The 9th Circuit Court of Appeals has deservedly won
the reputation as a hot-house of left-wing judicial
activism, so it's no wonder Republicans - already
measuring the drapes in the governor's office, as one
Gray Davis aide put it - are incensed at the court's
decision to delay the recall election of California's
Who can blame them?
Democrat Gray Davis, who is now being supported by
national Democrats including Bill Clinton and Jesse
Jackson, has temporarily been saved from an Oct. 7
recall by a liberal three-judge panel. If the decision
stands - the 9th Circuit's 11-judge panel is revisting
the decision Monday - and the election rolls until
March, most observers believe Davis will prevail.
That's a good bet. Many people believe this partisan
court, which in some years has been reversed by the
Supreme Court on nearly nine out of 10 decisions, wants
to save Democrats from a surging Republican-led recall
effort. Davis is disliked, and Californians have had
enough, so Democrats are relying on a handful of
appointed judges to save them.
Although I share this revulsion to the 9th Circuit
and the panel's asinine delay of an election, I wonder
whether the decision, whether it is overturned or not,
could be a blessing in disguise by energizing California
voters behind the recall out of disgust for the court.
The delay could also give Republicans more time to unite
behind one candidate rather than split the vote between
Last weekend at the California Republican Party
Convention in Los Angeles, delegates, politicians and
the media were focused on one thing: Will state Sen. Tom
McClintock step aside to help actor Arnold
Schwarzenegger win the recall election? People wanted to
know whether Schwarzenegger, who holds liberal views on
many issues, could make peace with the party's
conservative base. A Republican cannot win a statewide
election in California by only appealing to
conservatives, but good luck winning without them.
Schwarzenegger seemed to succeed, but a poll released
early that weekend showed Davis gaining ground and Lt.
Gov. Cruz Bustamante in the lead to replace the governor
if the recall succeeds. Some media reports portrayed the
convention as a fount of optimism. Granted, given the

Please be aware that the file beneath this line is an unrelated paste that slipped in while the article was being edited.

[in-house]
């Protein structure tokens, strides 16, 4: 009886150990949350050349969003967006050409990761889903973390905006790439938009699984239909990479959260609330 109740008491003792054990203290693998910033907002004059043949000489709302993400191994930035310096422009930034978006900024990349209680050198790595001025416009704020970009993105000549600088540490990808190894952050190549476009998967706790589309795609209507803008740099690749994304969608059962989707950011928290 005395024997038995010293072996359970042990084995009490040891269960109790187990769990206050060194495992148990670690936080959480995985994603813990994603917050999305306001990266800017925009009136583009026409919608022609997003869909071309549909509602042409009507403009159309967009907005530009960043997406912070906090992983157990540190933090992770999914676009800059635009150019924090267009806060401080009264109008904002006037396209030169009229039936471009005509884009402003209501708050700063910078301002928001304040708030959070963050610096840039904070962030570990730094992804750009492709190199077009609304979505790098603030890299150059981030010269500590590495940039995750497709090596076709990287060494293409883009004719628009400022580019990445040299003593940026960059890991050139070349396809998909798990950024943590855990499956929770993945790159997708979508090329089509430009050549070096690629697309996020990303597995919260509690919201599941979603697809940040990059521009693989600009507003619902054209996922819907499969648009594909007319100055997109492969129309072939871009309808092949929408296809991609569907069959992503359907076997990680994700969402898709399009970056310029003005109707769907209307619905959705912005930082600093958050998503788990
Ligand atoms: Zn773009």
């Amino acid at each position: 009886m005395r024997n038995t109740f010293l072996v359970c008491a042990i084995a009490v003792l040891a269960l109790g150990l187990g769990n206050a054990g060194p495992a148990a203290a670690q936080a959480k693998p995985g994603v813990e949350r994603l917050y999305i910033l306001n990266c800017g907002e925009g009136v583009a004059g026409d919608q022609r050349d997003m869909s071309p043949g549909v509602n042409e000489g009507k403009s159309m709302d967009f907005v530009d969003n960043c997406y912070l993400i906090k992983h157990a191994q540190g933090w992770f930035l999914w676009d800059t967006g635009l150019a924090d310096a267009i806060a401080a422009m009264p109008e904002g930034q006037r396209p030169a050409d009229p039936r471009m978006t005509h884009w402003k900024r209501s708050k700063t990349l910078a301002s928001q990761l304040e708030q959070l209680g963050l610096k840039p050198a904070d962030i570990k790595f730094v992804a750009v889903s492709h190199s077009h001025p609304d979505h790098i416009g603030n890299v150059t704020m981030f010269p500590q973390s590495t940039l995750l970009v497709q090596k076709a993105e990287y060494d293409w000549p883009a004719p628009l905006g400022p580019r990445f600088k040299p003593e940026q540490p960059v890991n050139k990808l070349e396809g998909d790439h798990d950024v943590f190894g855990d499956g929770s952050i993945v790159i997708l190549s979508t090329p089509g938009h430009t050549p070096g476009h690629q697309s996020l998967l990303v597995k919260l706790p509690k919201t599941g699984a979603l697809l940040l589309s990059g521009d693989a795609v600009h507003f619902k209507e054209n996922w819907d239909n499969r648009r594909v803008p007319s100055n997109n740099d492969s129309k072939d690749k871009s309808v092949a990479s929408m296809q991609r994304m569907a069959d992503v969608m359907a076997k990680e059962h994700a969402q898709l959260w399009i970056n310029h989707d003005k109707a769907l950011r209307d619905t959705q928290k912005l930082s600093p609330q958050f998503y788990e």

party's dismal success in the last nine years, this was
as optimistic as I had ever seen an assembled group of
Nevertheless, many people were worried, yours truly
The math is quite simple: Bustamante's support has
stalled, thanks to his far-left political appeal and the
criticism he has received for his acceptance of millions
of dollars of questionable campaign donations from
Indian tribes. But if McClintock surges, and
Schwarzenegger falls, the Democrats have a good chance
of retaining the office.
Schwarzenegger aide George Gorton fears a planned
independent expenditure from Indian casino interests on
behalf of McClintock will cut directly into
Schwarzenegger's support. The Indians actually want
Bustamante, so they will support McClintock to harm
The McClintock forces believe that Schwarzenegger
will stall once his celebrity aura wanes, and people
start demanding specific solutions to the state's
problems. If McClintock tops 20 percent in the polls,
they say, the 51 percent of Schwarzenegger supporters
who call themselves conservatives will flock to
McClintock. That's the point at which McClintock looks
like he can win.
I'm not so sure.
This refrain is common: "We love Tom, a true-blue
believer in limited government who knows where the
bodies are buried in Sacramento, but we are voting for
Schwarzenegger because he can win, and we sure as heck
don't want Bustamante."
Schwarzenegger supporters believe most conservatives
will do as stated above, and they see the McClintock
strategy as a pipe dream. They doubt that McClintock has
the 18 percent support shown by the Sept. 13 Los Angeles